We need to decide which database driver you’ll use with your Node.js app. For this tutorial, we’ll use PostgreSQL’s pg driver – we’ll download it via npm, then start our Express server.
We start with a single-column table. We can do this directly in SQL using the CockroachDB SQL shell, or we could run the following query using the Node.js pg driver. In this tutorial, we’ll be using CockroachDB’s SQL syntax.
CREATE TABLE IF NOT EXISTS public.person (id INT PRIMARY KEY);
person table we just created, and read the fields (i.e. columns) it returns as a response:
let response = await client.query("SELECT * FROM public.person;"); console.log(`[INFO] query reply: \n` + JSON.stringify(response.fields)); res.send(response);
If we run this query right now, we’ll get:
This response shows that we have a single field,
id. In a real-world scenario, your app might use tens (if not hundreds) of fields for each record of response that comes through.
Now, let’s alter the table by running an
ALTER TABLE query in the CockroachDB SQL shell:
ALTER TABLE public.person ADD COLUMN IF NOT EXISTS name STRING;
Running this query has added a second column to our table. If we are monitoring our database as we run it (or if we check monitoring data afterwards) we can see that it executes without any database downtime. If we had an application that was actively reading and writing on the database as this query executed, it would be able to continue to read and write without any errors or data loss, assuming that the code in our application works with both the “before” and “after” versions of the schema.
Now let’s query the table again from our app. This time, we should see two fields in the response:
It works! We changed our database schema quickly and easily, without even a millisecond of downtime.
CockroachDB’s online schema changes will work even if we want to change a table’s primary key! This makes it easier to transition our applications from single-region to multi-region, and is also useful in many other contexts. You can read more about how this was accomplished if you’re interested in the technical details, but let’s try it out and see how it works!
We can do all of this right from within CockroachDB’s SQL shell.
First, we’ll need to create a new column in our
person table that’ll serve as our new primary key. Following the best practice for a distributed database, let’s create a UUID column and set it up to generate a random unique ID for each row that’s added to the table:
ALTER TABLE person ADD COLUMN uuid UUID NOT NULL DEFAULT gen_random_uuid();
Now, to change the table’s primary key, we can run the same sort of command we ran earlier when adding the
ALTER TABLE person ALTER PRIMARY KEY USING COLUMNS (uuid);
When we run that command, we’ll get a notification in the SQL shell:
NOTICE: primary key changes are finalized asynchronously; further schema changes on this table may be restricted until the job completes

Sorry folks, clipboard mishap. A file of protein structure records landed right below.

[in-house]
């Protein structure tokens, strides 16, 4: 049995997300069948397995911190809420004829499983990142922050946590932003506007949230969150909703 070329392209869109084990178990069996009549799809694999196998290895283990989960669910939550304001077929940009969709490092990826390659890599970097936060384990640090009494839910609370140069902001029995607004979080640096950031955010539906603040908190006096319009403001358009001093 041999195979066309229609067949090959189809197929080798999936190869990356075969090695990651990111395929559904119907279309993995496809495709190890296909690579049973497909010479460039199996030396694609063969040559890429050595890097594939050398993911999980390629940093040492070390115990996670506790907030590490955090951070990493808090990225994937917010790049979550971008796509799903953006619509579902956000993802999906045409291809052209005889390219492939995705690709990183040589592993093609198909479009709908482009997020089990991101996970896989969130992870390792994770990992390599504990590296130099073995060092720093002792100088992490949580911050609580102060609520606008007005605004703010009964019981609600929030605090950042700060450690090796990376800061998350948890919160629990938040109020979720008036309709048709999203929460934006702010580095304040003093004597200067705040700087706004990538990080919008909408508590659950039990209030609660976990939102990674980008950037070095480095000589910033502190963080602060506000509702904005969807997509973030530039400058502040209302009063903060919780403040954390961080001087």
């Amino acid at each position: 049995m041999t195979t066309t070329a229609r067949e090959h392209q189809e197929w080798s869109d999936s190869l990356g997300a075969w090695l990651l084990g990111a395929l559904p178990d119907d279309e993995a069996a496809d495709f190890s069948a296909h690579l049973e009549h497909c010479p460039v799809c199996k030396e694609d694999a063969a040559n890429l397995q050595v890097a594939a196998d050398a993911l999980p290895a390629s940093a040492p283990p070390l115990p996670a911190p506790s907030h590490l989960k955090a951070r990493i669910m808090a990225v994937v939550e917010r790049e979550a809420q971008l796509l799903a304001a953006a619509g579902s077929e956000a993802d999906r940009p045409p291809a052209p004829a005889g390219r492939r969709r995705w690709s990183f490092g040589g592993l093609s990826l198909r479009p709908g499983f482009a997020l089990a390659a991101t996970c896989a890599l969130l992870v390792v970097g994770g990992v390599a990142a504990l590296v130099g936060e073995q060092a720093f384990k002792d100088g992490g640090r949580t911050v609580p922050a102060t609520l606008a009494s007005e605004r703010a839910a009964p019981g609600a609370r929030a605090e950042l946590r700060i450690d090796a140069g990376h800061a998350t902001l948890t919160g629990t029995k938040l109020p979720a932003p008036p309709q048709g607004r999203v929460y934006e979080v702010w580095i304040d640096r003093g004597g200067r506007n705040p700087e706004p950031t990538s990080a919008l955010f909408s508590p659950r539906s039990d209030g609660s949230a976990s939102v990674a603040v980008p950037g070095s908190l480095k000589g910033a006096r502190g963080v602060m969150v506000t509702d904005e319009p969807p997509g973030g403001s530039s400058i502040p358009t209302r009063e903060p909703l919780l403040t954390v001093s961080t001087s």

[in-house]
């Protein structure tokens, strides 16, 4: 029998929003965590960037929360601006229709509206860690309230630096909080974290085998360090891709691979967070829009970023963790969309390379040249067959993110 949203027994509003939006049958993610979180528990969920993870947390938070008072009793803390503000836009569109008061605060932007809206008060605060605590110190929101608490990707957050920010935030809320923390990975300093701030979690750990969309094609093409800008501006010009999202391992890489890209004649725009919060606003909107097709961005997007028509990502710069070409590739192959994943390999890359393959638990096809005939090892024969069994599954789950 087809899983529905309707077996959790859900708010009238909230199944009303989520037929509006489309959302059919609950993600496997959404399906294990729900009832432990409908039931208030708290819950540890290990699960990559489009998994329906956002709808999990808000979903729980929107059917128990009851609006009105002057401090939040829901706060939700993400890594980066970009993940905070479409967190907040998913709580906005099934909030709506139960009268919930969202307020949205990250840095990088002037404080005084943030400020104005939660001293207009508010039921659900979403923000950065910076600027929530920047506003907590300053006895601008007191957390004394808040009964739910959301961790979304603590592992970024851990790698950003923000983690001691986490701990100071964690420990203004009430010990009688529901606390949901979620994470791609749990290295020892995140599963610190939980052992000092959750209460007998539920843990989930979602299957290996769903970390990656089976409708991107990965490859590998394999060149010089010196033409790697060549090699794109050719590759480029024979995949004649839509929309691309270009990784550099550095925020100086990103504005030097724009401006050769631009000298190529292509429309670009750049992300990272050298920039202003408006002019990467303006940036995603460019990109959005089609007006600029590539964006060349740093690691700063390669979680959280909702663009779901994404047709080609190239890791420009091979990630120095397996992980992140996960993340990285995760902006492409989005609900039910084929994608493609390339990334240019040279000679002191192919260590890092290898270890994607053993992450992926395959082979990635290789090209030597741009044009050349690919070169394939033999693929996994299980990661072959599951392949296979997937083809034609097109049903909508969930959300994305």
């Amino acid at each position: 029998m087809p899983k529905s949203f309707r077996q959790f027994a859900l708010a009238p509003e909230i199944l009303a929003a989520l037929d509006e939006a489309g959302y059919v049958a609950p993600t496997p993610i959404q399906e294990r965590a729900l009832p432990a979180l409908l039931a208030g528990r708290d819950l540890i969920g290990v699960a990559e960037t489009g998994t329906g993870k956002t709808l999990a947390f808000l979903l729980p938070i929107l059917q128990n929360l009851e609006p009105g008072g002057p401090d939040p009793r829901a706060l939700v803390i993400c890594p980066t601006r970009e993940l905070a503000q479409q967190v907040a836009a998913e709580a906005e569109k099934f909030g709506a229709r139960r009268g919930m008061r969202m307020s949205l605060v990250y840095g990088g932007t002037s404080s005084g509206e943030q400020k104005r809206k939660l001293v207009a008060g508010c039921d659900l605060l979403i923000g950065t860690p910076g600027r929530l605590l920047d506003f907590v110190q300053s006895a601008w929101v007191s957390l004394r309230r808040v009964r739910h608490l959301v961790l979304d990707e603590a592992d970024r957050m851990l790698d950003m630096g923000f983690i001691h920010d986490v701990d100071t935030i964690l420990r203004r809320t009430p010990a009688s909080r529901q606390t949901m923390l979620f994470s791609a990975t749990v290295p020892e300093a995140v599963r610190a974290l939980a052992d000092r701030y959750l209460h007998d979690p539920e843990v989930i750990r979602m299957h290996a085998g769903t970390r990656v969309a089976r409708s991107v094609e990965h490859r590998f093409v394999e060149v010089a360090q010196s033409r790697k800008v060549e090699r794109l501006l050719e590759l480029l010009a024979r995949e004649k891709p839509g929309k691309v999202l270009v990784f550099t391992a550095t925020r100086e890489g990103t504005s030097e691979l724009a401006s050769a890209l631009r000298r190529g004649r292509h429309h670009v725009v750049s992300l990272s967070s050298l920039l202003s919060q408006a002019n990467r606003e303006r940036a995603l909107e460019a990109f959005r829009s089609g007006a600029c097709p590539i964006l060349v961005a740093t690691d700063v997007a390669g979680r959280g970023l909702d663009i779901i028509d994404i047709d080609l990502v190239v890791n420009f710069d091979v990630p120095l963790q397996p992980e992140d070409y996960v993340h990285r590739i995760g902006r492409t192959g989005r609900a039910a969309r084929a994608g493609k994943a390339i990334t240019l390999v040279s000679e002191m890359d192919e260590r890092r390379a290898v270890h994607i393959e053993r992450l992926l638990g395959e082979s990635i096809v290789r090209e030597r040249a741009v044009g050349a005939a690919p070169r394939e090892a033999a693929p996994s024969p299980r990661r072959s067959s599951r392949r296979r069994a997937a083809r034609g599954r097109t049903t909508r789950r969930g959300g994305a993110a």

This is due to the complexity of changing the primary key across multiple nodes on a distributed database. From our perspective as an application developer, however, it isn’t a problem. On a large production database we might need to wait a little while before making additional schema changes, but there’s still no downtime and thus no impact on our application.
We can confirm that our live schema change worked by running the following command in the SQL shell:
SHOW CONSTRAINTS FROM person;
This command will return a table listing each of the constraints applied to
person, and we can see that the primary key is now our
uuid column. The schema change worked!
Of course, whenever we change the database schema, we’ll probably also need to update our app to reflect the new schema. The same would be true if we were using a NoSQL database, too, since the “schemaless” database setup means we need to enforce the data schema within our application.
By using CockroachDB’s live schema updates, we’ve essentially gotten the best of both worlds – we’ve avoided the database downtime and replication headaches that often come with schema changes to traditional relational databases without having to sacrifice the data consistency they offer.
Note that while the schema update happened almost instantly with our demo database, this command might take more time in production applications because CockroachDB has to apply the schema migration to all nodes, and all nodes must agree to the schema change. But don’t worry: CockroachDB allows for online schema changes with zero downtime even on massive production databases.
In this article, we discussed how to update a CockroachDB cluster schema with zero downtime. We also took a look at some of the other database options out there, including traditional relational databases and NoSQL databases, and discussed some of their pros and cons.
By the end of this article, you saw a demonstration of how schema-change SQL queries happen in real-time and how the changes reflect in your queries. Before you actually execute any schema changes in production, though, you should review the CockroachDB documentation on schema changes for some important tips and best practices.